This same warning extends to mothers who intend to be breast-feeding their infants, e.g. while it is important that breast-feeding mothers receive sufficient levels of minerals and vitamins, there is potential for harm to an infant when a breast-feeding mother receives excessive levels of dietary supplements. That makes breast-feeding a strategy which should be reviewed with the family doctor, so that risks and rewards can be considered.
The forms of phosphate supplements which are orally administered can be stored in the home, in a location which is out of direct sunlight, which is not subject to any extremes of temperature, particularly of freezing. Room temperature which does not exceed 86 degrees Fahrenheit or go lower than 46 degrees Fahrenheit is acceptable, although temporary excursions outside this range are permissible. There should also be no excess of humidity in the storage location, since this can cause condensation to form on tablets, and can degrade the effectiveness of the medication prior to use.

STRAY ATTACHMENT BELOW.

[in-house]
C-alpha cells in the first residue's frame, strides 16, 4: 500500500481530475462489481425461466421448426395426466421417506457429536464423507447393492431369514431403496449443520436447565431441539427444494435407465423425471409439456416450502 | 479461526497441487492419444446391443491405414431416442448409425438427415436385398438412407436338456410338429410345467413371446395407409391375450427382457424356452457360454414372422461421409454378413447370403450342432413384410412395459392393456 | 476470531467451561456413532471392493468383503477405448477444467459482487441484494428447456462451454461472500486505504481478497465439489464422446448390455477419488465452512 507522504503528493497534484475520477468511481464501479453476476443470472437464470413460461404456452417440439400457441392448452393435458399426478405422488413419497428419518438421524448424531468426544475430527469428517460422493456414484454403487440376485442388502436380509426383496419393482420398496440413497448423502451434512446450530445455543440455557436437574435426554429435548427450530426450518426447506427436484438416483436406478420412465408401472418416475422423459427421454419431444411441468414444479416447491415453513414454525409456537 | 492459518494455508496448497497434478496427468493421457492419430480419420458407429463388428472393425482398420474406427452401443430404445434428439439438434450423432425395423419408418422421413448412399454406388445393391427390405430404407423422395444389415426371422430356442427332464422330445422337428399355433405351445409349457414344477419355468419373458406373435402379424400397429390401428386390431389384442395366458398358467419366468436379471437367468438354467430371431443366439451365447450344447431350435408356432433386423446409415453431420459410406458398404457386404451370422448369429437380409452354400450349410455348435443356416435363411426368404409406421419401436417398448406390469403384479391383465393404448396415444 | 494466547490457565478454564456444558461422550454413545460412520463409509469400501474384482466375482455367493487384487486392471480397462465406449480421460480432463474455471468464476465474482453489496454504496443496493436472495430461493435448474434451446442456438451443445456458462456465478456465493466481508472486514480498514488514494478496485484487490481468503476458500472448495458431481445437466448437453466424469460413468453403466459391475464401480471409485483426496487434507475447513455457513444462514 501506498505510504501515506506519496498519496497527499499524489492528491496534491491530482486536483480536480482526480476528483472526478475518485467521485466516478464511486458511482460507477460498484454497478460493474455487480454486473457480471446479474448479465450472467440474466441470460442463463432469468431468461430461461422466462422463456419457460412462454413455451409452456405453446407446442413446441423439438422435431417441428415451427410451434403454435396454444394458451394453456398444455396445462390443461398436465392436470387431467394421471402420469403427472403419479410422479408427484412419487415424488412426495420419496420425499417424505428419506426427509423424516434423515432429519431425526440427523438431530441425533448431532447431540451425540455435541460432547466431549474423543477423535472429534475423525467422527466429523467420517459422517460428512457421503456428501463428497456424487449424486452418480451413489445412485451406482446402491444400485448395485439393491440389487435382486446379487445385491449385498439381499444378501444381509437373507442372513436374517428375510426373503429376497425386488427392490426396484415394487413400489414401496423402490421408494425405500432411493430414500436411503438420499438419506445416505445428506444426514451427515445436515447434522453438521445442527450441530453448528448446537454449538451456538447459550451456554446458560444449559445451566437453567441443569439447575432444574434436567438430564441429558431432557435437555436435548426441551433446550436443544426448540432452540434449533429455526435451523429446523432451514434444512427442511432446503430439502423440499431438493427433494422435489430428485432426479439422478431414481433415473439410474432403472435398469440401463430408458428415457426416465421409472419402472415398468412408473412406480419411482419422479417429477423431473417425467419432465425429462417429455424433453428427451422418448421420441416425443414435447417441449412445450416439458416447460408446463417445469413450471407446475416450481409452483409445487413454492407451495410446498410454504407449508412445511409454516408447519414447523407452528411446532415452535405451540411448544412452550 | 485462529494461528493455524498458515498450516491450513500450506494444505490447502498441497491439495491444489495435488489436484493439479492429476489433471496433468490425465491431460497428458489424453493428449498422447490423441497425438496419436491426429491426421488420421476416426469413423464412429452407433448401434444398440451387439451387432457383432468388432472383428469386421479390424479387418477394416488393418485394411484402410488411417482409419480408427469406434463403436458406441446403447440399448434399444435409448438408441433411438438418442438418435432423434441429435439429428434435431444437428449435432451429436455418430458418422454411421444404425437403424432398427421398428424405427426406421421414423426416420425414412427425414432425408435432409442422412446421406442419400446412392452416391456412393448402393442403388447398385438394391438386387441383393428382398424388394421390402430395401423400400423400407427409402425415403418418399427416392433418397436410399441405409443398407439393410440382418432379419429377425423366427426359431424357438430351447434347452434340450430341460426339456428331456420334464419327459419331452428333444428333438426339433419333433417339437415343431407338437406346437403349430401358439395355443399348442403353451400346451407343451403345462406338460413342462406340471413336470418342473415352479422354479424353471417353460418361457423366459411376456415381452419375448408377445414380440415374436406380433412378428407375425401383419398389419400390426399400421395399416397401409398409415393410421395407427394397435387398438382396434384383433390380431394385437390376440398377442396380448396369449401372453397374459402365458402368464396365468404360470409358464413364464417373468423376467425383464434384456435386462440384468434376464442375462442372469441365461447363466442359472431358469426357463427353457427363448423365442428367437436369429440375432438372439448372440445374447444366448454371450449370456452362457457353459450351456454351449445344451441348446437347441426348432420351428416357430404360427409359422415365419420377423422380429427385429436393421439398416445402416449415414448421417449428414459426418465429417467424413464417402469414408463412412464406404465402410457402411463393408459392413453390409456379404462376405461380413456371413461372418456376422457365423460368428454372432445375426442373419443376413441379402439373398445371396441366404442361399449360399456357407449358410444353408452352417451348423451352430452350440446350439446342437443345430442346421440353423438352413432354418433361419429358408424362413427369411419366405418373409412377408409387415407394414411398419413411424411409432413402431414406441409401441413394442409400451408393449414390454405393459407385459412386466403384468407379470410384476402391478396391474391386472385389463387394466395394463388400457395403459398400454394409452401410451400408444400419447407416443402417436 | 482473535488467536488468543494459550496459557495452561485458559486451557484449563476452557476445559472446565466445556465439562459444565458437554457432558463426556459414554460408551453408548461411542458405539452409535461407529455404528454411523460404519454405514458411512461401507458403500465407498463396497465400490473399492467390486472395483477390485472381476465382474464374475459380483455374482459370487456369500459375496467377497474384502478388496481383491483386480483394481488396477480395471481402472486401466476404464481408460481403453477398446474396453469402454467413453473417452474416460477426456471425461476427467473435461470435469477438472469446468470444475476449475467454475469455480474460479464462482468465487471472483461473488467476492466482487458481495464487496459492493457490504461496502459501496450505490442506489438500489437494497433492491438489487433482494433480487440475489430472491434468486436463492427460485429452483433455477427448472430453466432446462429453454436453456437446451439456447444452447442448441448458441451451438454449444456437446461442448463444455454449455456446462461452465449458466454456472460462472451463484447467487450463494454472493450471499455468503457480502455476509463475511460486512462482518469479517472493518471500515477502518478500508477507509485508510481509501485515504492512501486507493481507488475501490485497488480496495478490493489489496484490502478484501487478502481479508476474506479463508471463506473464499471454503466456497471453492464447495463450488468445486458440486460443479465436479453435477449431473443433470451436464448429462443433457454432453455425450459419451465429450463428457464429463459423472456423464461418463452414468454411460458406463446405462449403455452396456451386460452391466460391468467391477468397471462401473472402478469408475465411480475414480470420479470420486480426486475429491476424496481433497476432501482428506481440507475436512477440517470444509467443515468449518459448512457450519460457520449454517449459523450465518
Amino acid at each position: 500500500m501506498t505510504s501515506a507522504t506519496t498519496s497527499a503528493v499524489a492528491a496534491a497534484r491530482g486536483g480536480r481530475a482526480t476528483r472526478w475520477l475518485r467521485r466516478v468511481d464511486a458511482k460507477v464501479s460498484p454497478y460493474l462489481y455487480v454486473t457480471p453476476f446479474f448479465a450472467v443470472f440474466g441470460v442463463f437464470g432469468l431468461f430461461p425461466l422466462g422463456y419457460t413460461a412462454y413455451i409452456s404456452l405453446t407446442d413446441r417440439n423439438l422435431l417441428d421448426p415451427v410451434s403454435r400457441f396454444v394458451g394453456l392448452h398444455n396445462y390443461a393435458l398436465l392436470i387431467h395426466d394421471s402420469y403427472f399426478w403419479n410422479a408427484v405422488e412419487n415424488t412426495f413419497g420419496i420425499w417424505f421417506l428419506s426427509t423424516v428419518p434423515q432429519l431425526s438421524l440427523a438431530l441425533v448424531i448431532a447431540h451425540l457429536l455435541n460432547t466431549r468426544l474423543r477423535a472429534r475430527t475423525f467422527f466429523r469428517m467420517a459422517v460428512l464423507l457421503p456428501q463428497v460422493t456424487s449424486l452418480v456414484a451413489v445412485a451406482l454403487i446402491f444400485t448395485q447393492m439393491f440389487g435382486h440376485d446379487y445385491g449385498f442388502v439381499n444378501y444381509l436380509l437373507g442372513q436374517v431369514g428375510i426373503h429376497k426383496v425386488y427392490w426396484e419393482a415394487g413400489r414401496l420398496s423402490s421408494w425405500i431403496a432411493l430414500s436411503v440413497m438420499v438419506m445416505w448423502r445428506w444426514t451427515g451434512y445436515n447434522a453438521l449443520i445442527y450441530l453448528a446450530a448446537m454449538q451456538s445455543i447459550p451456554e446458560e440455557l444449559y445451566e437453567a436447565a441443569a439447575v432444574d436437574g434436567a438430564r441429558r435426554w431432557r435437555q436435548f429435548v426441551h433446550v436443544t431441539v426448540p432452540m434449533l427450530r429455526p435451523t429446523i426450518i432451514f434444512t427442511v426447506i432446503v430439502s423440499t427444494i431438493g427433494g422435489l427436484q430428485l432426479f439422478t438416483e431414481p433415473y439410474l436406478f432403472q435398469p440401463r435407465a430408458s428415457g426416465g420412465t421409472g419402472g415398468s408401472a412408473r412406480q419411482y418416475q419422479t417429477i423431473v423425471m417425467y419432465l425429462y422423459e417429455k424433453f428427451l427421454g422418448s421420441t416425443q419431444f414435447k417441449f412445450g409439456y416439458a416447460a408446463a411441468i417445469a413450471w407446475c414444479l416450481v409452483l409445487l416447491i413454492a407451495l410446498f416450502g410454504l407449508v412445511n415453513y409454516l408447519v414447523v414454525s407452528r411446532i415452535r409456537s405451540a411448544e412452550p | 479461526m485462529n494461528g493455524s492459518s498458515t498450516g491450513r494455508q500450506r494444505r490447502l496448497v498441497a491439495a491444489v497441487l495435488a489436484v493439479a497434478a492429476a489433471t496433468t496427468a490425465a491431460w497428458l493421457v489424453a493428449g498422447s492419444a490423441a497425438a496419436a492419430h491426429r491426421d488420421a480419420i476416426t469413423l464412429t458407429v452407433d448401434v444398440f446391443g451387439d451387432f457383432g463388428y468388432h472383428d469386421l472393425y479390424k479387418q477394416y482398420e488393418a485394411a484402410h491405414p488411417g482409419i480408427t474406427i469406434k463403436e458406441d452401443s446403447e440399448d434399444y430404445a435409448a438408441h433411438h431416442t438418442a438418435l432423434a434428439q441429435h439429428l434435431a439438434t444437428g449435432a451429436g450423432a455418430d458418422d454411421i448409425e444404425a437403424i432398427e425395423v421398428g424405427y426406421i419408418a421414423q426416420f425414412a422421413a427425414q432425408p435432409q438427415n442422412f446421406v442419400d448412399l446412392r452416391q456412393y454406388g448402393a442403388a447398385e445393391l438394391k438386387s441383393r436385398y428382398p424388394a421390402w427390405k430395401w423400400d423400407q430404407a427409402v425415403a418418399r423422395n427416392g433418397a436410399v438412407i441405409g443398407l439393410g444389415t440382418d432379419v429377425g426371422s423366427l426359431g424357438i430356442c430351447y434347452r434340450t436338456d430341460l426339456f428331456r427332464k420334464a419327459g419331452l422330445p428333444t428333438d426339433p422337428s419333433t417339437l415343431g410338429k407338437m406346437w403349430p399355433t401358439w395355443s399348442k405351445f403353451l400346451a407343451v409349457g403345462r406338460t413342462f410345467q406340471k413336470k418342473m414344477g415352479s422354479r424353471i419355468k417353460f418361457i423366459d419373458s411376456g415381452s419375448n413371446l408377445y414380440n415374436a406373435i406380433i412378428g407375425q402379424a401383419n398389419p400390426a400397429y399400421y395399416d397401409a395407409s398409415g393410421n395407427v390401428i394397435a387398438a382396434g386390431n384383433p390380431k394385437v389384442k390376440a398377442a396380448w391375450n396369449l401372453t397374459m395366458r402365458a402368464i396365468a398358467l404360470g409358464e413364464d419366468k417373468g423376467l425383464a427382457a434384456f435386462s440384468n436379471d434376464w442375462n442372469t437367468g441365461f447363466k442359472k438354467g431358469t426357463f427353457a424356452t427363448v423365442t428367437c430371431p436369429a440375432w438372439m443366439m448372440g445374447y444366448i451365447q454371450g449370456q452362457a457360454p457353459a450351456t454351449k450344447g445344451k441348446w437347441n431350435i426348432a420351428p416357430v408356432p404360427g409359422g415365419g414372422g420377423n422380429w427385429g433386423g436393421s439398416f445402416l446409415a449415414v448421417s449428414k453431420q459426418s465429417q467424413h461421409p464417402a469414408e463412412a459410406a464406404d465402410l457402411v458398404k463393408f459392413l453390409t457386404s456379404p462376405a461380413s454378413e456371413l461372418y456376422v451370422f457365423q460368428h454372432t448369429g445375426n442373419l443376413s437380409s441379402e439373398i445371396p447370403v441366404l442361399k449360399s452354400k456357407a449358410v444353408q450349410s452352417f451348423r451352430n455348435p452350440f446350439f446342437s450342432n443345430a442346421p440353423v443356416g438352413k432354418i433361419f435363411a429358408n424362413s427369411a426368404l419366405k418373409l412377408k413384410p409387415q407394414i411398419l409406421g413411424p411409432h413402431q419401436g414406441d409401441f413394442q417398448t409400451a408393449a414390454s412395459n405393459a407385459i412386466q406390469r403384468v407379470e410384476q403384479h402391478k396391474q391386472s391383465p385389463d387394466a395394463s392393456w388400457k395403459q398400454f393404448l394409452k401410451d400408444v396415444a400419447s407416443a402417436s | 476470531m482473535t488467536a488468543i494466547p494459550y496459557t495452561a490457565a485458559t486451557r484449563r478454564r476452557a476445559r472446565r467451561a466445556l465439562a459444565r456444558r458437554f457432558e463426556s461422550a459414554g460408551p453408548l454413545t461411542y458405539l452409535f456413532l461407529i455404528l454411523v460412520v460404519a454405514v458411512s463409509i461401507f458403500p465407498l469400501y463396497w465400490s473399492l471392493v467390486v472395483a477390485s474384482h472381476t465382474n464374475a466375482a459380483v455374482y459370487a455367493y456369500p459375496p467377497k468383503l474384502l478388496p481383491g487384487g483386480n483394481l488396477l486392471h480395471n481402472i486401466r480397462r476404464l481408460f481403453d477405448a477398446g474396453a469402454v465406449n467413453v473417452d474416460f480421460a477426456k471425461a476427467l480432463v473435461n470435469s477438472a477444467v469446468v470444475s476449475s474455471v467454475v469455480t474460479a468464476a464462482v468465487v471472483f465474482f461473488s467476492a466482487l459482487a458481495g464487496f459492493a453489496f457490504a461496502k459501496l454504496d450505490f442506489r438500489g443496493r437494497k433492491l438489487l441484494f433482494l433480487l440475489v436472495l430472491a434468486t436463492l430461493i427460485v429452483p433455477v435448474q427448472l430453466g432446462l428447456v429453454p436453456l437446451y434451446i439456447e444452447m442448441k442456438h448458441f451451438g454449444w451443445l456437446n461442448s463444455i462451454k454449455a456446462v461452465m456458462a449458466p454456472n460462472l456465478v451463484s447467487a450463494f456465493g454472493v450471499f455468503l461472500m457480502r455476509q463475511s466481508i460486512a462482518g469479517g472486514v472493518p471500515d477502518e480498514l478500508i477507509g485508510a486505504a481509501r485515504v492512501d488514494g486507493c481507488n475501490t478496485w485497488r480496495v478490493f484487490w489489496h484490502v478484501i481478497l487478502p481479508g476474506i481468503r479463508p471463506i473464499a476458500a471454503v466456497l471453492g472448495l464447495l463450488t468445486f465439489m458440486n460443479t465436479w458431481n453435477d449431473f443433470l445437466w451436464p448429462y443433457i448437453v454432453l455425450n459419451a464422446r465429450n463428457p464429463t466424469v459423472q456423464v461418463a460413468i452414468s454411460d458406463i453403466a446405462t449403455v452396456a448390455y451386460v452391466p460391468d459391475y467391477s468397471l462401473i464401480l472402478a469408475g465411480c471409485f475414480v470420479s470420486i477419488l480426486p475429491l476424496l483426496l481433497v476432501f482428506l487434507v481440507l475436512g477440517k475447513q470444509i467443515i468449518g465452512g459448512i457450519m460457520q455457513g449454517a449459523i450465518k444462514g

It is strongly advised to keep this medication out of the reach of pets and small children, since it can cause a strong reaction in youngsters. Ideally, it should be kept in a location which children cannot reach, even with the aid of any props to assist them. It is also not recommended to keep this medication in any of the weekly pill reminders being sold, because they don't have locking mechanisms which prevent access.
When this medication expires, it should not be used and should instead be discarded, according to recommended protocols for disposal. You can consult your doctor or pharmacist about proper disposal methods, and you should not simply flush the medication down a sink or down the toilet.
Phosphate supplements are a very important dietary supplement which are most commonly used to treat patients who have a deficiency of phosphorous, for whatever reason. Since phosphorous is vital to the formation and maintenance of teeth and bones, its importance can hardly be overstated, and it is known that the vast majority of phosphorous found in the human body is resident in those bones and teeth.